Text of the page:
Tory plans on National Insurance

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tory-plans-on-national-insurance

George Osborne’s announcement that he will “stop Labour’s tax on working people” is broadly speaking a welcome one. He is referring, of course, to the government’s plans to put an extra 1% on employees’ national insurance contributions (with the basic rate rising to 12% and the higher rate to 2%) and employers national insurance contributions (which will rise to 13.8%). These tax rises are due to come into force in April 2011.

However, it is worth noting that Osborne’s plan does not involve any change to those rates, which will still rise under a Conservative government. What he actually said he would do is:

“We will take his [Gordon Brown’s] national insurance tax plans and we will raise the primary threshold for employees by £24 a week and the upper earnings limit by £29 a week. We will raise the secondary threshold at which employers start paying national insurance by £21 a week.”

By way of explanation, the primary threshold is the point at which you start paying employee national insurance contributions, the upper earnings limit is the point at which you start paying the higher rate. The government has already said it will raise the primary threshold to the level of the income tax personal allowance plus £570, and the Conservatives proposals are in addition to that. The government currently has no plans to raise the secondary threshold or the upper earnings limit.

Essentially then, Osborne has proposed to make the national insurance system more progressive – lower contributions from those with low income are compensated by higher contributions from those with larger ones.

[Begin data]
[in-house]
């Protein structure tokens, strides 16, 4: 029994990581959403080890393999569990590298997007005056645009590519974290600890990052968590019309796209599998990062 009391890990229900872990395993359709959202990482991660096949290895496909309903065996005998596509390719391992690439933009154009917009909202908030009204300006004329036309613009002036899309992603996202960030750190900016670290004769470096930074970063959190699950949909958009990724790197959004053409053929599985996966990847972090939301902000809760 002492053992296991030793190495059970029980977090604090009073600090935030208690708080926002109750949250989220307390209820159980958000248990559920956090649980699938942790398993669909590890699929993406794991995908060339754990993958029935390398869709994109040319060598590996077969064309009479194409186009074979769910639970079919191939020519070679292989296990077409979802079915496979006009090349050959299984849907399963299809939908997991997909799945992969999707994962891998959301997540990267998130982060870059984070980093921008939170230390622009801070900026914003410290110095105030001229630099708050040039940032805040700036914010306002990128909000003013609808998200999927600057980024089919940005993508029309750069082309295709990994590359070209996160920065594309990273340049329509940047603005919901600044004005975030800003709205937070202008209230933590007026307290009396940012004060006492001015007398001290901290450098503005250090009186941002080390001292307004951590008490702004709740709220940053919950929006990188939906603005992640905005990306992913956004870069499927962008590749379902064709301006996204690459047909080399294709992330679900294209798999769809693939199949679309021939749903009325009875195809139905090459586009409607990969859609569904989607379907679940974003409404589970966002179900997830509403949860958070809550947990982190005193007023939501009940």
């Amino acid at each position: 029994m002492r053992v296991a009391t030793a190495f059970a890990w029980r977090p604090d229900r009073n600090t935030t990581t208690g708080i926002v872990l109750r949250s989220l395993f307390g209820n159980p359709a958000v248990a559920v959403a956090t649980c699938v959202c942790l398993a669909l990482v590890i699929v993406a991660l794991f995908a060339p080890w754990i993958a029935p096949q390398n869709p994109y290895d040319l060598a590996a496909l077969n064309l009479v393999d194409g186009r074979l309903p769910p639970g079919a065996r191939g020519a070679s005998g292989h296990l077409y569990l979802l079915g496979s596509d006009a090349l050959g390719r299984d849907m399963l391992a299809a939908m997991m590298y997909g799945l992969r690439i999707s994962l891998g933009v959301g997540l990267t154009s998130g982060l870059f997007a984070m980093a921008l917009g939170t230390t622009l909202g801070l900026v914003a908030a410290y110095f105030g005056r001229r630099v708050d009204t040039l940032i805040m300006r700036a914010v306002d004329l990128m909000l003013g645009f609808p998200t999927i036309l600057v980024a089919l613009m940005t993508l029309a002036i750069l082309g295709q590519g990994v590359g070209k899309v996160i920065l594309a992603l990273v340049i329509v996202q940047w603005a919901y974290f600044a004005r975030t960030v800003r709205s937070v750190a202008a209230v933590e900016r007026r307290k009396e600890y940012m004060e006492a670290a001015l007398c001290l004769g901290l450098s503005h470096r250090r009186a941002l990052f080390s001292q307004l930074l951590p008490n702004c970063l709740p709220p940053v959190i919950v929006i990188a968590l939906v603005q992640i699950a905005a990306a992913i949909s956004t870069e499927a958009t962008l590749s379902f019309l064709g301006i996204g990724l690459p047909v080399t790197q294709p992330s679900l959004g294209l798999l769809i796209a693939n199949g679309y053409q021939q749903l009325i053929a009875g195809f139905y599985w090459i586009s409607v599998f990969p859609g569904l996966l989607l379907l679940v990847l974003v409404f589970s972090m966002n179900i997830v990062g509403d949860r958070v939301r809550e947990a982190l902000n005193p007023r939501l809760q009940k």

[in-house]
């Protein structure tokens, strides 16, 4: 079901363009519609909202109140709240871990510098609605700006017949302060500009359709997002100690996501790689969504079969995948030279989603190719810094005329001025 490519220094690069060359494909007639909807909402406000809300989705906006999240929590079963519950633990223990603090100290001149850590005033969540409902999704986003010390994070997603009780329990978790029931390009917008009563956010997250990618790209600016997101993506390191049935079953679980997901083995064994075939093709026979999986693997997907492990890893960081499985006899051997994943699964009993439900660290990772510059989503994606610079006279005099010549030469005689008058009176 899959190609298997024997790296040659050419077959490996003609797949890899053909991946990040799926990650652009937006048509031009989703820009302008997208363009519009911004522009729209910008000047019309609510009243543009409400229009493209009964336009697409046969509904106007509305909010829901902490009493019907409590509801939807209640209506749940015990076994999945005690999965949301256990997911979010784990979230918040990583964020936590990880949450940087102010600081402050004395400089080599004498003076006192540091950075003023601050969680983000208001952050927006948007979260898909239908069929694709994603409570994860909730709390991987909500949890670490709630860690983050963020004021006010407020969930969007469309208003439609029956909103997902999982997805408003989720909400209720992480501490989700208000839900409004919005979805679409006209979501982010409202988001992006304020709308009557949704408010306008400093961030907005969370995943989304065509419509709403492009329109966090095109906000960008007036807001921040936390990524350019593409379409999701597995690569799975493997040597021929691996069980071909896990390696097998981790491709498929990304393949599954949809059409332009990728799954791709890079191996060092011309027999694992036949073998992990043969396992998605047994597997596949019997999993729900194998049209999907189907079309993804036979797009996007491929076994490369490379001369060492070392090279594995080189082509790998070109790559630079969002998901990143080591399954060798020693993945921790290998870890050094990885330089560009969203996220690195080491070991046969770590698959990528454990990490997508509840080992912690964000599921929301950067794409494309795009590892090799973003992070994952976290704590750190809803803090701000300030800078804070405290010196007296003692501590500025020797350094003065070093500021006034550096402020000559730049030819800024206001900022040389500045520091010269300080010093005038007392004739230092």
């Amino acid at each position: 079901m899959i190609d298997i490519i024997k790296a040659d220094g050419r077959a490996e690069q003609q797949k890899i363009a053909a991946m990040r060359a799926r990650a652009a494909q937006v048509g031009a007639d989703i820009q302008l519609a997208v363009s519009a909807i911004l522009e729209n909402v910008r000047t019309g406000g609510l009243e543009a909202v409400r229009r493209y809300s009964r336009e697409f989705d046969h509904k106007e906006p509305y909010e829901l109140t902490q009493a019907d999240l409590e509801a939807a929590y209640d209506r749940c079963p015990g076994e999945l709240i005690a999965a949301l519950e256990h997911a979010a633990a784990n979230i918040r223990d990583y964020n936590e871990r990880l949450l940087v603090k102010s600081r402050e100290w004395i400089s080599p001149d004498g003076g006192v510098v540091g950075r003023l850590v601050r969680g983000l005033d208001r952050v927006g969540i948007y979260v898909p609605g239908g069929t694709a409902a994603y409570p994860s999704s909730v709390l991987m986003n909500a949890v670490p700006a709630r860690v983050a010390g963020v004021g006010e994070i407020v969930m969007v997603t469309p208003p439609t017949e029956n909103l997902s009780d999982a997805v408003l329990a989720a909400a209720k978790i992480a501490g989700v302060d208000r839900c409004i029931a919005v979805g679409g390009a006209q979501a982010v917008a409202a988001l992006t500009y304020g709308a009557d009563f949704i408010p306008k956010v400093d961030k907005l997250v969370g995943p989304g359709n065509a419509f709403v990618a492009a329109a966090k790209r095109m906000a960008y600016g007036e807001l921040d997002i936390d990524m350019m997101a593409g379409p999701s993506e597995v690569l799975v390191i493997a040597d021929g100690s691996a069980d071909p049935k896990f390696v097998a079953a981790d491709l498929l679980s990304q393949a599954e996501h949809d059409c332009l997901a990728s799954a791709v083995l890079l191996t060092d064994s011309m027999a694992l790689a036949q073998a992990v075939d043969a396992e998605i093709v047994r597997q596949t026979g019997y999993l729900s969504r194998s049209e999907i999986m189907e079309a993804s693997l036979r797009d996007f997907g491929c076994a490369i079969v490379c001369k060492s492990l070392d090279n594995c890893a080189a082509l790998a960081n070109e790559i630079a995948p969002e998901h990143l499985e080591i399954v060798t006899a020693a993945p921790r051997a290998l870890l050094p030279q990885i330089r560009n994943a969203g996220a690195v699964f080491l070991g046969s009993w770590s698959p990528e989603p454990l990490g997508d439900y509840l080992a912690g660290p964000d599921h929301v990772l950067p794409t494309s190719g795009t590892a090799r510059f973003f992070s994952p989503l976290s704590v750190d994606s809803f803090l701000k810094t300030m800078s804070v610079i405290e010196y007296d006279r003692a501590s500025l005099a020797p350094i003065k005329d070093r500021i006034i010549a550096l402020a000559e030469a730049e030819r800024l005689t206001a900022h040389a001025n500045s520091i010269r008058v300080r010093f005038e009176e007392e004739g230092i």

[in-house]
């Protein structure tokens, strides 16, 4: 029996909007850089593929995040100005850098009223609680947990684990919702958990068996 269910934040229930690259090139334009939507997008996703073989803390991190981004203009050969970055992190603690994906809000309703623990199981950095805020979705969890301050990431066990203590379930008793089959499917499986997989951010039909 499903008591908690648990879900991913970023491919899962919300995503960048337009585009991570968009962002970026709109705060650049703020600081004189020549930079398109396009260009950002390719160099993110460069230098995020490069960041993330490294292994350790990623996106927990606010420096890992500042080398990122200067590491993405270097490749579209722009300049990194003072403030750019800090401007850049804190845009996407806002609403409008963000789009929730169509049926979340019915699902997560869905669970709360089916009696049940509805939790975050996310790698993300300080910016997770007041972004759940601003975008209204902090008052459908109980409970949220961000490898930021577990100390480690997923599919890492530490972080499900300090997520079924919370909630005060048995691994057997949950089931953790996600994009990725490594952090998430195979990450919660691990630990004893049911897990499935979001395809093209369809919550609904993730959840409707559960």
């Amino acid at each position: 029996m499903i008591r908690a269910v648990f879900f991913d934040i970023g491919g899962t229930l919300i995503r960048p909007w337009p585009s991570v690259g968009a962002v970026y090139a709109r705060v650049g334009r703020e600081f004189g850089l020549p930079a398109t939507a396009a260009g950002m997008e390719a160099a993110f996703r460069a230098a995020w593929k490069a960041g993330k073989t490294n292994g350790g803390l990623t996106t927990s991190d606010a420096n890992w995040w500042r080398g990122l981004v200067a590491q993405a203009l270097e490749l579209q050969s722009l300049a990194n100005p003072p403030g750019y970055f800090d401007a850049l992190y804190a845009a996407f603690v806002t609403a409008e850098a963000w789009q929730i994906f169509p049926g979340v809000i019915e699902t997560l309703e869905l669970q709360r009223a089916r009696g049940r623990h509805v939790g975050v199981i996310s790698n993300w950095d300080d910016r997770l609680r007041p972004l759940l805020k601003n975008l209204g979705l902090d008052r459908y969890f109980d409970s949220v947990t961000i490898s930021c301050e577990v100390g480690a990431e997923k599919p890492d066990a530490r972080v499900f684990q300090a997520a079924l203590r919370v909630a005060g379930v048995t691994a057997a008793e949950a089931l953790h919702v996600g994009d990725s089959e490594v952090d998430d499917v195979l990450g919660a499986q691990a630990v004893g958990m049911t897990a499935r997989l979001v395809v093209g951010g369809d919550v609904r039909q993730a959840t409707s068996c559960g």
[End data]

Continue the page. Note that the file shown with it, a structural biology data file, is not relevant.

Therefore the following statements can be made about George Osborne’s national insurance plans compared with those of the government:

  • Anyone earning between £7,100 and £45,400 will be better off with the Tories than with Labour. For others, it won’t make a difference which party is in charge.
  • Employers will pay less in employers’ national insurance contributions per employee under the Tories than they would under Labour.

However, one can also make the following statements about George Osborne’s national insurance plans compared with the existing system:

  • If you earn more than £38,350, you will pay more national insurance than you do at the moment.
  • If you earn less than £38,350, you will pay less national insurance than you do at the moment.
  • If you earn more than £23,325, your employer will be paying more employers’ national insurance than they are now.
  • If you earn less than £23,325, your employer will be paying less employers’ national insurance than they are now.

Overall then, this conclusion can be made: the Conservative plans are definitely better than the Labour ones, but are a mixed blessing compared with the status quo.